Fear and loathing at the Sydney Institute

Just when Tony Abbott thought he had found his adopted son, Hunter S Thompson put a gun to his own head and pulled the trigger. Perhaps Thompson burned his way into Abbott’s mind that day — the emotion of the time made everything that happened then seem more intense and significant. And now, with his ministerial career flashing before his eyes, Abbott turns to the dead journalist for reassurance.

On Tuesday, in a speech to the Sydney Institute, Abbott ended with a Hunter S Thompson quote:

"In a democracy people usually get the kind of government they deserve – and they deserve what they get."

The words are from the mouth of Thompson’s fictional character Raoul Duke. But the first part of the quote Thompson attributes to failed presidential candidate, Adlai Stevenson. In 1968, Richard Nixon was poised to take the presidency. If what Stevenson said is true, wrote Thompson, "then 1968 is probably the year in which the great American chicken comes home to roost… either for good or for ill."

Thompson loathed Nixon. He saw him as a political technician without passion or principle — "his ‘skill’ is nine parts experience to one part natural talent, and his concept of politics is entirely mechanical", he wrote. Abbott feels the same way about Rudd. He calls him the most "political of politicians" and likens him to the star of a soap opera — a contrived product of his political handlers.

In his speech, Abbott "tries to probe what’s happening between voters and the Howard Government that threatens to deprive it of the usual reward for being good at its job." Why, he wonders, has the public been led astray by a manipulator like Rudd? But is there a sub-text here — a whiff of sour grapes? If voters are so fickle and so unable to look after their own interests, how much of an honour is it, really, to win their vote?

The government-they-deserve quote can too easily look like the self-justifying thinking of losers — candidates who deal with the pain of failure by denigrating the intelligence of the electorate. According to some sources Stevenson was on the campaign trail when a supporter assured him he’d "get the vote of every thinking man" in America. Stevenson said thank you, but added that it wouldn’t be enough. To win, he needed a majority.

PS: Nobody seems quite sure where the "government they deserve" quip comes from. H L Mencken made a similar comment in 1916 — "Democracy is the theory that the common people know what they want, and deserve to get it good and hard."

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Geoff R
14 years ago

Abbott is trying to set himself up as the daring of the press gallery, the thinking principled man like Howard in the 1980s (with Costello assigned the role of Peacock). Howard however did have distinctive positions that could strike a chord with voters. Abbott has much less, his Catholic moral conservatism is out of step with voters and it discourages him from the ethnocentrism that would play well with the Liberal base. Abbott like Howard writes and speaks well but there is little substantive content, as opposition leader he would struggle to differentiate himself from Labor on any electorally popualar axis.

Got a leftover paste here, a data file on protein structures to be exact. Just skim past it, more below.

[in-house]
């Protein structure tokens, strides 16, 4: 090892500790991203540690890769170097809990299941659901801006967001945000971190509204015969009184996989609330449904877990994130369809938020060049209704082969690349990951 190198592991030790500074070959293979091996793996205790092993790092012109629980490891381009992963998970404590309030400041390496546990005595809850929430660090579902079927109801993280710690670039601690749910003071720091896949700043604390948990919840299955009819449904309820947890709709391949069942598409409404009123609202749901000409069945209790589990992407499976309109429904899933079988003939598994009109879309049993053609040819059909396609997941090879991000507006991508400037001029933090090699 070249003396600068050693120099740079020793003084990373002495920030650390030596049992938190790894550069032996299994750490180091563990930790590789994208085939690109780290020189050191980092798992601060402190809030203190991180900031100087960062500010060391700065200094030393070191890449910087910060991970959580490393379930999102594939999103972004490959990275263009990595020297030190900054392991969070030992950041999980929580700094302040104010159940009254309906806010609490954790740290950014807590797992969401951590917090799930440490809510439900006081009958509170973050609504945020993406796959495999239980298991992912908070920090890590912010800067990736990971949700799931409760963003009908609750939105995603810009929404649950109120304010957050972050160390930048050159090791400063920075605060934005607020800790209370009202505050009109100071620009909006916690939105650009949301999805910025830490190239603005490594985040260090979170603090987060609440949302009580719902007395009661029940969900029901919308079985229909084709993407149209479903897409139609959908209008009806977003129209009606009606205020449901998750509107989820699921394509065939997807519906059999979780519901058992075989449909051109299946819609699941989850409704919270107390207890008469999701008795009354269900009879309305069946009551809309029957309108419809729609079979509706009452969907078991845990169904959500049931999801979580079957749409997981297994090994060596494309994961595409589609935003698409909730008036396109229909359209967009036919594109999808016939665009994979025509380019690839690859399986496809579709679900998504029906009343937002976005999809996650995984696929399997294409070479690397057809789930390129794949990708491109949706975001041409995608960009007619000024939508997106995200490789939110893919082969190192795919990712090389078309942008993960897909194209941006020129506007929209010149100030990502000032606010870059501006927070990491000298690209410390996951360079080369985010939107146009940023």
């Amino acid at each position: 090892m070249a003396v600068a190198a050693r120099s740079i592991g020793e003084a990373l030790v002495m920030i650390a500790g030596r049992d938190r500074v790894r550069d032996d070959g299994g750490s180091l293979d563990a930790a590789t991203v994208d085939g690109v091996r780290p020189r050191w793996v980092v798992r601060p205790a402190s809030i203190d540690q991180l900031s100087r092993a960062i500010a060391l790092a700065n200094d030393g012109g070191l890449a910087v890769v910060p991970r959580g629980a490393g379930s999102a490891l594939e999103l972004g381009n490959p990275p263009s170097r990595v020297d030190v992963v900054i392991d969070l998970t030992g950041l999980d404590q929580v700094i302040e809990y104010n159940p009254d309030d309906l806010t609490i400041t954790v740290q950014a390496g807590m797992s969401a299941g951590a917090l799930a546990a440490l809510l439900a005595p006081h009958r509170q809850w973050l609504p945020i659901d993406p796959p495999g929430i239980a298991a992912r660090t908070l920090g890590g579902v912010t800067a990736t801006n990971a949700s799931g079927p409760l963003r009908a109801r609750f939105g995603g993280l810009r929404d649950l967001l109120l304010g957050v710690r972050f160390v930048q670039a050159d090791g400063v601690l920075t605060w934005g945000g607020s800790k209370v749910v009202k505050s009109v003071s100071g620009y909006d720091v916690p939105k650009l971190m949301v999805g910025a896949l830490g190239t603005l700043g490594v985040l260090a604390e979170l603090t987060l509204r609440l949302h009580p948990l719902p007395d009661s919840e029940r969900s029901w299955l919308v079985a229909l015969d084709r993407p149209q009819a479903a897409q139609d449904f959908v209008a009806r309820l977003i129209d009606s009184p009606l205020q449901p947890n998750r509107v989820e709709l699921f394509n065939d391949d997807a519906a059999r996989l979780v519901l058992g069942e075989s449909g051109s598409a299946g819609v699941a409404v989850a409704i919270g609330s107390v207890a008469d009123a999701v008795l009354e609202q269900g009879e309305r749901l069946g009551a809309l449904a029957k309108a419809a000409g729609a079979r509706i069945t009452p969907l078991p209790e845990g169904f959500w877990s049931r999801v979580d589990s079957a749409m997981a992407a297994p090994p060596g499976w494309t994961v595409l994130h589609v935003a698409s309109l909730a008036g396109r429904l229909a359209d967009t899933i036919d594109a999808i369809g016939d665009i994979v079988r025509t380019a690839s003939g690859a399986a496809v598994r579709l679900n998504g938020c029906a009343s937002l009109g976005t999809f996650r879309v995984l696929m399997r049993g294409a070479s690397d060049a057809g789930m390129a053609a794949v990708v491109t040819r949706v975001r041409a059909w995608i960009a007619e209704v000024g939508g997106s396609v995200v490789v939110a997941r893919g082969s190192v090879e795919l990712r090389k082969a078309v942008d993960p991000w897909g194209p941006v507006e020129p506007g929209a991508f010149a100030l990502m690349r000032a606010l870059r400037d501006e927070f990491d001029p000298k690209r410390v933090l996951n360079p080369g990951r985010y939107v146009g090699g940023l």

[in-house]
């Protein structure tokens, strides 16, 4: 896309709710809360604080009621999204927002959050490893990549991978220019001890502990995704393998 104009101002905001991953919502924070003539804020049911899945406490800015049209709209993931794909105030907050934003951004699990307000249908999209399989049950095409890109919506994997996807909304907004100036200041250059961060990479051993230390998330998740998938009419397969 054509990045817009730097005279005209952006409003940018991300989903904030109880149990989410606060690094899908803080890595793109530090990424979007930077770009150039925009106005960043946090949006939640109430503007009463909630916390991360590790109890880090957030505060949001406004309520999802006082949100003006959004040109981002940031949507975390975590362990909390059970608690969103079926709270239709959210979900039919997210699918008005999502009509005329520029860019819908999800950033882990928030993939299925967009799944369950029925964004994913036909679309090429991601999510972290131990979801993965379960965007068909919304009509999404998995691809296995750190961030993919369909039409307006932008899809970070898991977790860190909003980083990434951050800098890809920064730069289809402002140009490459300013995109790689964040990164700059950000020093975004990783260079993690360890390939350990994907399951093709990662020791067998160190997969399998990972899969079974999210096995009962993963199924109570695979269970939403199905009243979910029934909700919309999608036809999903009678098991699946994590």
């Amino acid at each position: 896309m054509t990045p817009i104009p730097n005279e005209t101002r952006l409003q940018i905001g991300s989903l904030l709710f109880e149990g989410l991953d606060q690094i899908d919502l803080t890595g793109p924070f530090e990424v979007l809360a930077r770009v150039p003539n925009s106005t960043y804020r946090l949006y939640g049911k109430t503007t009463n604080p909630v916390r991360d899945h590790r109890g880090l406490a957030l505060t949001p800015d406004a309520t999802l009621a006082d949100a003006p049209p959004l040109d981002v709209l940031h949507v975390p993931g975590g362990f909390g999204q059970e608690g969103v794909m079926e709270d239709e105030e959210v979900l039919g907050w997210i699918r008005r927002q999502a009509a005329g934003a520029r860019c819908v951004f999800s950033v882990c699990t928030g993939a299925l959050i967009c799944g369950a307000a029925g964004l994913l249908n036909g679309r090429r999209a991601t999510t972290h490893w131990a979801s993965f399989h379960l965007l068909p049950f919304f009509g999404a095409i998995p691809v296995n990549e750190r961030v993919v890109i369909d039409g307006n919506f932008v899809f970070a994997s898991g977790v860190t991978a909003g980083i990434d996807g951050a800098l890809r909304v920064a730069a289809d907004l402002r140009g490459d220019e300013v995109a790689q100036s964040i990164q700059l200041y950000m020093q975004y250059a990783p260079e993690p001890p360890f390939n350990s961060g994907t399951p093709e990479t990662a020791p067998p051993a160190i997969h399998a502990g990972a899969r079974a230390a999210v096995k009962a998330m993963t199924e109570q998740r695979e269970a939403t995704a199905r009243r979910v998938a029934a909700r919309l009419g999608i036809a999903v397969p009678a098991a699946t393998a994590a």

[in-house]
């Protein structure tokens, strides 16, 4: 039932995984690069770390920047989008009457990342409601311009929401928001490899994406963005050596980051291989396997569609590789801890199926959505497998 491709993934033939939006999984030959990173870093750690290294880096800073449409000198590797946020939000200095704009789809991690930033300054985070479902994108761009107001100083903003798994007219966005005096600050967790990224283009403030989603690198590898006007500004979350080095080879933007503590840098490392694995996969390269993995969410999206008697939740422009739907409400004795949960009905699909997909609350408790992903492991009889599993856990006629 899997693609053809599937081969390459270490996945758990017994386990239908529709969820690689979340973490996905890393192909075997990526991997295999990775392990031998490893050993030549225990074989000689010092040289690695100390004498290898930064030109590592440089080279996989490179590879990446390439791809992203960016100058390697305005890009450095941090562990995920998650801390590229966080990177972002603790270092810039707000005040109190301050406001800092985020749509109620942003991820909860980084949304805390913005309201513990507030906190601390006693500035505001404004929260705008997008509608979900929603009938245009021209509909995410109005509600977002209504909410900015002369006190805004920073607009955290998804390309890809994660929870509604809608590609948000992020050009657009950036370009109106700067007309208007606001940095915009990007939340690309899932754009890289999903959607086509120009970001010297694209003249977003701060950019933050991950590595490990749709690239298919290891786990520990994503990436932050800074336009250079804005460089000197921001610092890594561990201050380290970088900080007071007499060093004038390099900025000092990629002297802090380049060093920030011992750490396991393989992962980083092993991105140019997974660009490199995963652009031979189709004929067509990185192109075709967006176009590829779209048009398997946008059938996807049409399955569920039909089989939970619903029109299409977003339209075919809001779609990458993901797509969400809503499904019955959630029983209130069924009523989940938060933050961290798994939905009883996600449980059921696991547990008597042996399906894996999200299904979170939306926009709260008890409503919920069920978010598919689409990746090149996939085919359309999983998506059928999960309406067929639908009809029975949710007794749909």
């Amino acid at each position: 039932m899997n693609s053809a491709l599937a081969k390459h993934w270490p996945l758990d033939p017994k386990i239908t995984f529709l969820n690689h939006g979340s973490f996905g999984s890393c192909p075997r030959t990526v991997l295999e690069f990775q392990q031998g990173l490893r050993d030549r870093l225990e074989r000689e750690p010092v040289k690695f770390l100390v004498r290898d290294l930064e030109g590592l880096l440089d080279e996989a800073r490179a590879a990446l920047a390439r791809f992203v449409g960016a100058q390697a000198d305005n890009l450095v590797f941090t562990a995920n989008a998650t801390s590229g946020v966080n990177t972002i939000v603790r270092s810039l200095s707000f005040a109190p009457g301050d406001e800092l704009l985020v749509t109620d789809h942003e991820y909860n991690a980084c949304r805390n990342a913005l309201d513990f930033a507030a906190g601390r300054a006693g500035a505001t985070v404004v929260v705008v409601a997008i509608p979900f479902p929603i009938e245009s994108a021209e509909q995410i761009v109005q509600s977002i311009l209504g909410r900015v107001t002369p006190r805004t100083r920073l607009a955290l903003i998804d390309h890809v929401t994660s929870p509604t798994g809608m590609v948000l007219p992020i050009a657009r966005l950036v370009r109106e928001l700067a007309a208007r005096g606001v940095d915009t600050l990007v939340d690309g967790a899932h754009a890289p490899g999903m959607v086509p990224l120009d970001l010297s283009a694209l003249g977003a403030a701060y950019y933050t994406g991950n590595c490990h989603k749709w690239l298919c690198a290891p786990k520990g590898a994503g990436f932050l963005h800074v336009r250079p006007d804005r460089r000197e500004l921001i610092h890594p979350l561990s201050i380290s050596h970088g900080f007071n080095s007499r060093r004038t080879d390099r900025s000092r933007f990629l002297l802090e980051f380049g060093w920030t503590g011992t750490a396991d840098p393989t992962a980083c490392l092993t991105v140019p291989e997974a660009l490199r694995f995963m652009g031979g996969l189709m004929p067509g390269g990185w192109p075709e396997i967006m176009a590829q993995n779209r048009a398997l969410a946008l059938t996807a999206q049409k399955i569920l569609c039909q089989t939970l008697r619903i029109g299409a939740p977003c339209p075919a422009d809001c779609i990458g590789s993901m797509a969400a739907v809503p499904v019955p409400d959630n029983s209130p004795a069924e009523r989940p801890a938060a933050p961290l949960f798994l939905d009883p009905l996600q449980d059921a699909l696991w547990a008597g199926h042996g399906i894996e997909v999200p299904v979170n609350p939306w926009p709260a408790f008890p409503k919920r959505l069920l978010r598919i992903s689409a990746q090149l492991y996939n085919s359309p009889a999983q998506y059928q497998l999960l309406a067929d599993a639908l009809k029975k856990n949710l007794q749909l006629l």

Robert
Robert
14 years ago

It must be terribly frustrating from the Coalition’s perspective to see Rudd is so popular. What has Rudd achieved? What’s his background, other than a few feature pages in newspapers and some articles, and a bit of a stint in China and with Goss and some personal screen shots? In a righteous world, how could a non-real/non-substantial political entity like Rudd loom over them – a confection, a media mirage to take their jobs and run the country for god’s sake? No wonder Abbott and Howard et al have the shits.

And no wonder the temptation to go to the lowest common denominator in the country is so strong so to ensure a majority. There is no end to the measure of the mass misconceptions in the wider public, these words like all others, included, for we each see the world incompletely in our own way. It is a rare leader as we know who can gently grasp the teasing inchoate trends of the greater mind and weave them into an actual national narrative, and not upset the bunched up, knotted up, mindstuff below. Far easier to toss a salve to the lower bit and watch it suck it up not with gratitude as is this bit’s wont but with hungry expectancy, it slurping and sloughing around and stuffing its face, not so that it may grow and see the world from a loftier height, but so that its arms don’t get tired clinging to itself.

But what if you don’t toss a salve, and toss something inspiring instead?

Go the majority, an amazing concept, if not a real thing.

And the thinking person’s vote is itself a ripper – I have a friend who is very much in that group, whose mind has been focused elsewhere of politics, who asked not two months ago “Is John Howard Labor or Liberal?”. Shocking, but indicative of something how common?

cs
cs
14 years ago

So, with an apparent straight face, Tony Abbott has quoted Hunter S Thompson, who stood for everything that Abbott doesn’t, in order to suppose that Kevin Rudd is a “manipulator”. As the Doctor once wondered, “Who does vote for these dishonest shitheads?”

David Rubie
David Rubie
14 years ago

cs,

I suspect Abbott quoting Hunter S. Thompson is something like Gillard accusing the liberals of not understanding Menzies – it’s little more than a bit of a gee-up and just as ineffective.

cs
cs
14 years ago

Oh no! I’ve been manipulated!

Link
14 years ago

“It is a rare leader as we know who can gently grasp the teasing inchoate trends of the greater mind and weave them into an actual national narrative, and not upset the bunched up, knotted up, mindstuff below. Far easier to toss a salve to the lower bit and watch it suck it up not with gratitude as is this bits wont but with hungry expectancy, it slurping and sloughing around and stuffing its face, not so that it may grow and see the world from a loftier height, but so that its arms dont get tired clinging to itself.”

Effing reckon. Not sure anyone can “gently grasp the teasing inchoate trends of the greater mind”. Bloody hell! (Heh).

Er . . . Abbott’s a twat.

Don Wigan
Don Wigan
14 years ago

Loved that Adlai Stevenson story, Don. When I first studied politics in the 60s, there was a lot of thinking at that time that Americans didn’t like their political leaders to have a sense of humor. Stevenson was even cited as the example, haing failed twice against Ike.

The story quoted then was Stevenson’s response to a complaint against him that he was an egghead. It was, “Eggheads of the world unite! You have nothing to lose but your yolks!” According to legend it wasn’t all that well received.